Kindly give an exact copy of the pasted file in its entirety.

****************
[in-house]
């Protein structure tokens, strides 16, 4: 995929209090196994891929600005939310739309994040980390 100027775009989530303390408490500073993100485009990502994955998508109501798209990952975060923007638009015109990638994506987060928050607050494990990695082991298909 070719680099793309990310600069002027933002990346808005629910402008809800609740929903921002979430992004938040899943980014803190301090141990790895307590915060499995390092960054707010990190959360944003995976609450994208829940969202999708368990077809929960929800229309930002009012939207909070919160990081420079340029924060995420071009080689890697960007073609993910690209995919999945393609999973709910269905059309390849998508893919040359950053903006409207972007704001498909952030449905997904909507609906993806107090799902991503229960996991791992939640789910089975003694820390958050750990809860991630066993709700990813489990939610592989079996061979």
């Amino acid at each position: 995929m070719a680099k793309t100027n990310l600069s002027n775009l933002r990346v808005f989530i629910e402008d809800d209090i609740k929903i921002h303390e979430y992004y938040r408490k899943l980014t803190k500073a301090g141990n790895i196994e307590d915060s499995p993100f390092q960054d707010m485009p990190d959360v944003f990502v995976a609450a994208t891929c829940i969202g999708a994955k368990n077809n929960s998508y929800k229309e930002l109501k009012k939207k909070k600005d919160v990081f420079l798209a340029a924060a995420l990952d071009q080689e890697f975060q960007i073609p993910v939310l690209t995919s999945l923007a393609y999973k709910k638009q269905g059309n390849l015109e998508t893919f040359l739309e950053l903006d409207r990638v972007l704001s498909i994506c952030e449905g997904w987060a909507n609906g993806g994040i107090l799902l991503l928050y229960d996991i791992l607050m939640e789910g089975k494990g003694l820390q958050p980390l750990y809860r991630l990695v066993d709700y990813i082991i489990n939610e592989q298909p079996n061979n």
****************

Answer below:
[in-house]
């Protein structure tokens, strides 16, 4: 995929209090196994891929600005939310739309994040980390 100027775009989530303390408490500073993100485009990502994955998508109501798209990952975060923007638009015109990638994506987060928050607050494990990695082991298909 070719680099793309990310600069002027933002990346808005629910402008809800609740929903921002979430992004938040899943980014803190301090141990790895307590915060499995390092960054707010990190959360944003995976609450994208829940969202999708368990077809929960929800229309930002009012939207909070919160990081420079340029924060995420071009080689890697960007073609993910690209995919999945393609999973709910269905059309390849998508893919040359950053903006409207972007704001498909952030449905997904909507609906993806107090799902991503229960996991791992939640789910089975003694820390958050750990809860991630066993709700990813489990939610592989079996061979």
């Amino acid at each position: 995929m070719a680099k793309t100027n990310l600069s002027n775009l933002r990346v808005f989530i629910e402008d809800d209090i609740k929903i921002h303390e979430y992004y938040r408490k899943l980014t803190k500073a301090g141990n790895i196994e307590d915060s499995p993100f390092q960054d707010m485009p990190d959360v944003f990502v995976a609450a994208t891929c829940i969202g999708a994955k368990n077809n929960s998508y929800k229309e930002l109501k009012k939207k909070k600005d919160v990081f420079l798209a340029a924060a995420l990952d071009q080689e890697f975060q960007i073609p993910v939310l690209t995919s999945l923007a393609y999973k709910k638009q269905g059309n390849l015109e998508t893919f040359l739309e950053l903006d409207r990638v972007l704001s498909i994506c952030e449905g997904w987060a909507n609906g993806g994040i107090l799902l991503l928050y229960d996991i791992l607050m939640e789910g089975k494990g003694l820390q958050p980390l750990y809860r991630l990695v066993d709700y990813i082991i489990n939610e592989q298909p079996n061979n």